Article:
Green Linnet GLCD 1200

This CD, running time: 43:32, features : Kevin Crawford (flute, whistles, bodhrán); Trevor Hutchinson (double bass, cello); Donough Hennessy (guitars); Sean Smith (fiddle, whistles and viola).  Also guest appearances from: Mike McGoldrick (uilleann pipes, flute, low whistles); John McSherry (uilleann pipes, low whistle); Stephen McDonald (flugelhorn).  It includes the following tracks:

1. Goodbye Miss Goodavich - Rosie's Reel
2. The Floating Crowbar - McGlinchey's - The Almost Reel
3. The Butlers of Glen Avenue - Sliabh Russell, Cathal McConnell's
4. January Snows - Laura Lynn Cunningham
5. The Miller of Drohan
6. Dr Gilbert - Devils of Dublin - Black Pat's
7. Autumn Child - Heaton Chapel
8. Stolen Apples
9. Taylor Bar, 4am - Ceol na Mara
10.  Lafferty's - Crock of Gold - Lady Birr - Abbey Reel
11.  O'Calloran's Welcome - Rolling in the Barrel
"You can't judge a book by looking at the cover" sang Bo Diddley.  It's the same with CDs.  On first seeing this one, my heart sank.  Cover pictureAn arty photo of light glancing off rippling water - the band's name in blurry cursive script - a mystical title - an add-on sticker announcing "the hottest Irish acoustic group on the planet" - could it be another dollop of fey, new-age Celtomuzak, cashing in on memories of Riverdance?  WRONG!  This is the genuine article.  The sound balance and arrangements may be studio-smooth, rather than bar-room rough, but these are musicians who know their stuff.  They understand the tradition throroughly, though they aren't afraid to experiment with ideas from outside it.  Proclaiming them as world champions may be a little premature, but they're certainly serious contenders.  All of them possess great technique, and show excellent taste in using it, never sacrificing good tone or expressive phrasing for the sake of a little more speed, or a few extra flourishes. 

A lot of thought has clearly gone into the organisation of this record.  The sequencing of tunes - within and between tracks - is imaginatively done, and melody lines are distributed among different combinations of instruments to produce interesting variations in sound texture.  I particularly enjoyed the contrasts on track 2, with the fiddle-pipes duet on The Floating Crowbar giving way to a dazzling whistle lead (well supported by guitar, bass and bodhran) on McGlinchey's, before the pipes and fiddle return to enrich the mixture on The Almost Reel.  But perhaps the most striking effect here is the foregrounding of wind duos or trios - flute plus whistle and/or low whistle - on several tracks.  The subtle differences in tone between these superficially similar instruments are exploited in some beautiful arrangements.  And the recording quality is superb throughout, allowing every performer to come through clearly.  A cello is hardly a rarity on folk recordings nowadays, but the flugelhorn comes as a pleasant surprise, and it's a pleasure to hear those mellower tones underpinning the more strident timbre of the fiddle, whistle and pipes on a couple of tracks.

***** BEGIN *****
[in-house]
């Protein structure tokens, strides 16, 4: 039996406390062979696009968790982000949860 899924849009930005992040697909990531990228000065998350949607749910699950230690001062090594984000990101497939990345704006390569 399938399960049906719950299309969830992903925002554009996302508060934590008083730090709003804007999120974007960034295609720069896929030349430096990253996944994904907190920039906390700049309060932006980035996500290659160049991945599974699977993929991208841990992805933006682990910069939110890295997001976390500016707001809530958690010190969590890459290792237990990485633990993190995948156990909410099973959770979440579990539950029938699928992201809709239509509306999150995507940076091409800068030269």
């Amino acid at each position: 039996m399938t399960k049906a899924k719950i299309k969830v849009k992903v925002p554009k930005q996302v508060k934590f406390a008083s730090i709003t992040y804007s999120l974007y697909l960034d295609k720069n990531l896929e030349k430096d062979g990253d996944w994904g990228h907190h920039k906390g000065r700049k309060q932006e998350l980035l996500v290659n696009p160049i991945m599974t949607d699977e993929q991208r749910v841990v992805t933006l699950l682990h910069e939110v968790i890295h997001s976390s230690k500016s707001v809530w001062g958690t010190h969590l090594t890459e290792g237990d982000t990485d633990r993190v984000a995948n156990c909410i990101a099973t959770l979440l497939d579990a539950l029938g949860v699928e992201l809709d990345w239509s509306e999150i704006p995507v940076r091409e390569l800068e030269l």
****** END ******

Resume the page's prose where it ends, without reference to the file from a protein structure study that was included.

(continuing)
My only reservation (and it's a very minor one) concerns the rythym section.  For most of the time, the base and guitar do little more than keep a regular pulse going behind the lead instruments.  And yet the subtle guitar introduction on Autumn Child, and the inventive bass line on Rolling in the Barrel, show that Donongh Hennesy and Trevor Hutchinson are capable of making a more positive contribution to the ensemble.  If one were to keep the ship steady, while the other played a slightly freer line, I think the overall effect would be even more enjoyable.  Nevertheles, it's a very appealing record, which sounds better every time I play it.  (And I'd play it more often if I could manage to prise it away from my son, who reckons it's the best CD I've reviewed in 1999.)

Mike Sutton - 24.12.99

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